Atmos. Chem. Phys. Discuss., 9, 7991-8034, 2009
www.atmos-chem-phys-discuss.net/9/7991/2009/
doi:10.5194/acpd-9-7991-2009
© Author(s) 2009. This work is distributed
under the Creative Commons Attribution 3.0 License.
Review Status
This discussion paper has been under review for the journal Atmospheric Chemistry and Physics (ACP). Please refer to the corresponding final paper in ACP.
Eddy covariance flux measurements of pollutant gases in urban Mexico City
E. Velasco2,3,*, S. Pressley1, R. Grivicke1, E. Allwine1, T. Coons1, W. Foster1, T. Jobson1, H. Westberg1, R. Ramos4,**, F. Hernández4, L. T. Molina2,3, and B. Lamb1
1Laboratory for Atmospheric Research, Dept. of Civil and Environmental Engineering, Washington State University, Pullman, WA, USA
2Molina Center for Energy and the Environment (MCE2), La Jolla, CA, USA
3Dept. of Earth, Atmospheric and Planetary Sciences, Massachusetts Institute of Technology, Cambridge, MA, USA
4Secretaría del Medio Ambiente del Gobierno del Distrito Federal, México D. F., México
*now at: Dept. of Geography, Faculty of Arts and Social Sciences, National University of Singapore, Singapore
**now at: William J. Clinton Foundation, Clinton Climate Initiative, México D. F., México

Abstract. Eddy covariance (EC) flux measurements of the atmosphere/surface exchange of gases over an urban area are a direct way to improve and evaluate emissions inventories, and, in turn, to better understand urban atmospheric chemistry and the role that cities play in regional and global chemical cycles. As part of the MCMA-2003 study, we demonstrated the feasibility of using eddy covariance techniques to measure fluxes of selected volatile organic compounds (VOCs) and CO2 from a residential district of Mexico City (Velasco et al., 2005a, b). During the MILAGRO/MCMA-2006 field campaign, a second flux measurement study was conducted in a different district of Mexico City to corroborate the 2003 flux measurements, to expand the number of species measured, and to obtain additional data for evaluation of the local emissions inventory. Fluxes of CO2 and olefins were measured by the conventional EC technique using an open path CO2 sensor and a Fast Isoprene Sensor calibrated with a propylene standard. In addition, fluxes of toluene, benzene, methanol and C2-benzenes were measured using a virtual disjunct EC method with a Proton Transfer Reaction Mass Spectrometer. The flux measurements were analyzed in terms of diurnal patterns and vehicular activity and were compared with the most recent gridded emissions inventory. In both studies, the results showed that the urban surface of Mexico City is a net source of CO2 and VOCs with significant contributions from vehicular traffic. Evaporative emissions from commercial and other anthropogenic activities were significant sources of toluene and methanol. The data show that the emissions inventory is in reasonable agreement with measured olefin and CO2 fluxes, while C2-benzenes and toluene emissions from evaporative sources are overestimated in the inventory. It appears that methanol emissions from mobile sources occur, but are not present in the mobile emissions inventory.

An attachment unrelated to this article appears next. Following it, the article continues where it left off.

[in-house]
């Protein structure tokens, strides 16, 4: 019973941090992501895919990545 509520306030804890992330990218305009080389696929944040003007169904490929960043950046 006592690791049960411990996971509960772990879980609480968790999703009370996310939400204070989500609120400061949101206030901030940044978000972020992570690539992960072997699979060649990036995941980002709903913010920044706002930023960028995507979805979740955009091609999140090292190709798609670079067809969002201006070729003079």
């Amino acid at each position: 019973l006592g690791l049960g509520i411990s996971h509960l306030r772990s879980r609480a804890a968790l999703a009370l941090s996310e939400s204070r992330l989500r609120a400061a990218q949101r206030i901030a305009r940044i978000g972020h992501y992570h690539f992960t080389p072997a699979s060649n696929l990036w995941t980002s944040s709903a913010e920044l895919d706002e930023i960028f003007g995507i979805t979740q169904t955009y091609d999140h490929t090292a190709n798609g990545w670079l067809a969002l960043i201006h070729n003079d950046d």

Citation: Velasco, E., Pressley, S., Grivicke, R., Allwine, E., Coons, T., Foster, W., Jobson, T., Westberg, H., Ramos, R., Hernández, F., Molina, L. T., and Lamb, B.: Eddy covariance flux measurements of pollutant gases in urban Mexico City, Atmos. Chem. Phys. Discuss., 9, 7991-8034, doi:10.5194/acpd-9-7991-2009, 2009.
 
Search ACPD
Special Issue
Discussion Paper
    XML
    Citation
    Final Revised Paper
    Share